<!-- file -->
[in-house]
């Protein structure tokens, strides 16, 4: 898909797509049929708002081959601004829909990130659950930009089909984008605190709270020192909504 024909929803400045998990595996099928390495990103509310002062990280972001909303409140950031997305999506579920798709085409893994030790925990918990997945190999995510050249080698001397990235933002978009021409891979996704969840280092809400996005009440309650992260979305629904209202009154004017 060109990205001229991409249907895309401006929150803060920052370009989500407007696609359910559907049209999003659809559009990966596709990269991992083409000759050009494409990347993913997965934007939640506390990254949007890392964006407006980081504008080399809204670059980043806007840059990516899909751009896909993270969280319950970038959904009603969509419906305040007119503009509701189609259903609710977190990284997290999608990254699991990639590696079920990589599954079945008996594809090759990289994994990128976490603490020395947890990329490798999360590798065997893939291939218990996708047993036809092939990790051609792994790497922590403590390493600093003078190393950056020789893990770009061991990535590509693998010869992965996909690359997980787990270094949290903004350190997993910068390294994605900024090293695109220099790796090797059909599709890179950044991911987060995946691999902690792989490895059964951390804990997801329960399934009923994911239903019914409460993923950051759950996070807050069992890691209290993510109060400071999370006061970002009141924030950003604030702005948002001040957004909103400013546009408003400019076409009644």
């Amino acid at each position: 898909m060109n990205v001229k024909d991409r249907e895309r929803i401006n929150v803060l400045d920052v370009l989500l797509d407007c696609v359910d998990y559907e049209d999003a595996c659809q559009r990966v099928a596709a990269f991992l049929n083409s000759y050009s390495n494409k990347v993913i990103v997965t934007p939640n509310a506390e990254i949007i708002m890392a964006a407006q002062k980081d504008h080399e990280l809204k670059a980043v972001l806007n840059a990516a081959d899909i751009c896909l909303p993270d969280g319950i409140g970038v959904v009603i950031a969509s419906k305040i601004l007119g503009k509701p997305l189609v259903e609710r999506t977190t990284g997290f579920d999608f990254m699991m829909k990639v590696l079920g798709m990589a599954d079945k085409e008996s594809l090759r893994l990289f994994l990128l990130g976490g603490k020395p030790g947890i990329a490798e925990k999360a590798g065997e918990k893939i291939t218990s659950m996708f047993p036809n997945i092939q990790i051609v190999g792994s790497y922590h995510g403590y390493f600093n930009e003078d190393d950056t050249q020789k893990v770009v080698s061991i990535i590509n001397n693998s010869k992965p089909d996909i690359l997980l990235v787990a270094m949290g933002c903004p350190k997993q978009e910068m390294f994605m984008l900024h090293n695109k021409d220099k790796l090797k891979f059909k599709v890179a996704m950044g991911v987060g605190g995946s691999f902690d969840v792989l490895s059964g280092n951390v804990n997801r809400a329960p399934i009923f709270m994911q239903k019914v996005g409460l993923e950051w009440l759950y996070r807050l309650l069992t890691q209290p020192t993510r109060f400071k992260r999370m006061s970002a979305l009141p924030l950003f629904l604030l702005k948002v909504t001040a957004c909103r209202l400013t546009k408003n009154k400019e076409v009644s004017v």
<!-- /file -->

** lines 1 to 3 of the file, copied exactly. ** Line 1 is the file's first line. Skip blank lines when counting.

[in-house]
């Protein structure tokens, strides 16, 4: 898909797509049929708002081959601004829909990130659950930009089909984008605190709270020192909504 024909929803400045998990595996099928390495990103509310002062990280972001909303409140950031997305999506579920798709085409893994030790925990918990997945190999995510050249080698001397990235933002978009021409891979996704969840280092809400996005009440309650992260979305629904209202009154004017 060109990205001229991409249907895309401006929150803060920052370009989500407007696609359910559907049209999003659809559009990966596709990269991992083409000759050009494409990347993913997965934007939640506390990254949007890392964006407006980081504008080399809204670059980043806007840059990516899909751009896909993270969280319950970038959904009603969509419906305040007119503009509701189609259903609710977190990284997290999608990254699991990639590696079920990589599954079945008996594809090759990289994994990128976490603490020395947890990329490798999360590798065997893939291939218990996708047993036809092939990790051609792994790497922590403590390493600093003078190393950056020789893990770009061991990535590509693998010869992965996909690359997980787990270094949290903004350190997993910068390294994605900024090293695109220099790796090797059909599709890179950044991911987060995946691999902690792989490895059964951390804990997801329960399934009923994911239903019914409460993923950051759950996070807050069992890691209290993510109060400071999370006061970002009141924030950003604030702005948002001040957004909103400013546009408003400019076409009644």
């Amino acid at each position: 898909m060109n990205v001229k024909d991409r249907e895309r929803i401006n929150v803060l400045d920052v370009l989500l797509d407007c696609v359910d998990y559907e049209d999003a595996c659809q559009r990966v099928a596709a990269f991992l049929n083409s000759y050009s390495n494409k990347v993913i990103v997965t934007p939640n509310a506390e990254i949007i708002m890392a964006a407006q002062k980081d504008h080399e990280l809204k670059a980043v972001l806007n840059a990516a081959d899909i751009c896909l909303p993270d969280g319950i409140g970038v959904v009603i950031a969509s419906k305040i601004l007119g503009k509701p997305l189609v259903e609710r999506t977190t990284g997290f579920d999608f990254m699991m829909k990639v590696l079920g798709m990589a599954d079945k085409e008996s594809l090759r893994l990289f994994l990128l990130g976490g603490k020395p030790g947890i990329a490798e925990k999360a590798g065997e918990k893939i291939t218990s659950m996708f047993p036809n997945i092939q990790i051609v190999g792994s790497y922590h995510g403590y390493f600093n930009e003078d190393d950056t050249q020789k893990v770009v080698s061991i990535i590509n001397n693998s010869k992965p089909d996909i690359l997980l990235v787990a270094m949290g933002c903004p350190k997993q978009e910068m390294f994605m984008l900024h090293n695109k021409d220099k790796l090797k891979f059909k599709v890179a996704m950044g991911v987060g605190g995946s691999f902690d969840v792989l490895s059964g280092n951390v804990n997801r809400a329960p399934i009923f709270m994911q239903k019914v996005g409460l993923e950051w009440l759950y996070r807050l309650l069992t890691q209290p020192t993510r109060f400071k992260r999370m006061s970002a979305l009141p924030l950003f629904l604030l702005k948002v909504t001040a957004c909103r209202l400013t546009k408003n009154k400019e076409v009644s004017v």